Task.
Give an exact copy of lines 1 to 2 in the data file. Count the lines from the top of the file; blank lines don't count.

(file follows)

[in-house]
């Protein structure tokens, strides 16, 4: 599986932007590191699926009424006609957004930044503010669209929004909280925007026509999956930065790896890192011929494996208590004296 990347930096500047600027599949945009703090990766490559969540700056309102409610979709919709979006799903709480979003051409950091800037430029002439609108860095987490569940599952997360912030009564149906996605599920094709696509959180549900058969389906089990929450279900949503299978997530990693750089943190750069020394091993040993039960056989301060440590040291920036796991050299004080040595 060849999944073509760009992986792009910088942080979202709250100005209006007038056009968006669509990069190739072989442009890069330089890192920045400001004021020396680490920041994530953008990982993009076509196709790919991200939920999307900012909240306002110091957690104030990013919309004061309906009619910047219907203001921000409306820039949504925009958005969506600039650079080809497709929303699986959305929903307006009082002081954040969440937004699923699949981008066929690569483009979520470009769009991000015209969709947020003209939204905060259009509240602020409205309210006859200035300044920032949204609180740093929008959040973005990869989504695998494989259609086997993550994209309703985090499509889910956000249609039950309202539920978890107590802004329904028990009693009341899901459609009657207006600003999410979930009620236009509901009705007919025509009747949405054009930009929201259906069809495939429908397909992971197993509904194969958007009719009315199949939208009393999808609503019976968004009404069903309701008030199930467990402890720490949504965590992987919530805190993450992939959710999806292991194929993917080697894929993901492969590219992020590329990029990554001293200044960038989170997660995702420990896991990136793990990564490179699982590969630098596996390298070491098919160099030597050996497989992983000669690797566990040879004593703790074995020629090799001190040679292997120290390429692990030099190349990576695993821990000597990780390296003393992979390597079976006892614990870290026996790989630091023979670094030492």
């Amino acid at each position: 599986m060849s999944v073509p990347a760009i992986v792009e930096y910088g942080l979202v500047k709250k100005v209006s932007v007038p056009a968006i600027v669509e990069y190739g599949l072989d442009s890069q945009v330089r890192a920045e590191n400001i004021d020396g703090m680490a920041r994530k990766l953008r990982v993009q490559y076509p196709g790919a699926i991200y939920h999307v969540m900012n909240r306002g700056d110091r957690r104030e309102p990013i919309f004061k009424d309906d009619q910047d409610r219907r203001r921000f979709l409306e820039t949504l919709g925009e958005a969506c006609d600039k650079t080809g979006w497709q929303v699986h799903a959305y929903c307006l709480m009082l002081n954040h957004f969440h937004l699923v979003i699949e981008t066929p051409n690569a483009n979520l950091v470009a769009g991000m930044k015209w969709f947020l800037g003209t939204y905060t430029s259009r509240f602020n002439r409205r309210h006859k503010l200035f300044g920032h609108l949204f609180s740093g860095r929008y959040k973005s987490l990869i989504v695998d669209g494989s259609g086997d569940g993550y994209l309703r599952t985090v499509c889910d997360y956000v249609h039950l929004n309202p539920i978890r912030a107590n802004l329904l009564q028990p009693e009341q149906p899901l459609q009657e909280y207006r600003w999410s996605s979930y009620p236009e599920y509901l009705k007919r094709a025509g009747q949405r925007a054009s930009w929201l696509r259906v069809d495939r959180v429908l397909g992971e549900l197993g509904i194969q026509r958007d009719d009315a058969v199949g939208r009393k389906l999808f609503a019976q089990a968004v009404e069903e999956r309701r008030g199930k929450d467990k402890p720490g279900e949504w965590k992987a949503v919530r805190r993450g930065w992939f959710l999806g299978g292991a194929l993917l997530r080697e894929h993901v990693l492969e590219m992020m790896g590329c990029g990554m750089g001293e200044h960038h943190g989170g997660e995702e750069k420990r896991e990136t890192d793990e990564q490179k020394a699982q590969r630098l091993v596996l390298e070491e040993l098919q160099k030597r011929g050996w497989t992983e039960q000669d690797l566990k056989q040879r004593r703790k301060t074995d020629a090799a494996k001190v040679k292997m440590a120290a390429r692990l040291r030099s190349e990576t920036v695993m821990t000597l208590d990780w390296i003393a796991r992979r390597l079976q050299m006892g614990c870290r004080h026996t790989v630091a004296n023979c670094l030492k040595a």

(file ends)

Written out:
[in-house]
């Protein structure tokens, strides 16, 4: 599986932007590191699926009424006609957004930044503010669209929004909280925007026509999956930065790896890192011929494996208590004296 990347930096500047600027599949945009703090990766490559969540700056309102409610979709919709979006799903709480979003051409950091800037430029002439609108860095987490569940599952997360912030009564149906996605599920094709696509959180549900058969389906089990929450279900949503299978997530990693750089943190750069020394091993040993039960056989301060440590040291920036796991050299004080040595 060849999944073509760009992986792009910088942080979202709250100005209006007038056009968006669509990069190739072989442009890069330089890192920045400001004021020396680490920041994530953008990982993009076509196709790919991200939920999307900012909240306002110091957690104030990013919309004061309906009619910047219907203001921000409306820039949504925009958005969506600039650079080809497709929303699986959305929903307006009082002081954040969440937004699923699949981008066929690569483009979520470009769009991000015209969709947020003209939204905060259009509240602020409205309210006859200035300044920032949204609180740093929008959040973005990869989504695998494989259609086997993550994209309703985090499509889910956000249609039950309202539920978890107590802004329904028990009693009341899901459609009657207006600003999410979930009620236009509901009705007919025509009747949405054009930009929201259906069809495939429908397909992971197993509904194969958007009719009315199949939208009393999808609503019976968004009404069903309701008030199930467990402890720490949504965590992987919530805190993450992939959710999806292991194929993917080697894929993901492969590219992020590329990029990554001293200044960038989170997660995702420990896991990136793990990564490179699982590969630098596996390298070491098919160099030597050996497989992983000669690797566990040879004593703790074995020629090799001190040679292997120290390429692990030099190349990576695993821990000597990780390296003393992979390597079976006892614990870290026996790989630091023979670094030492």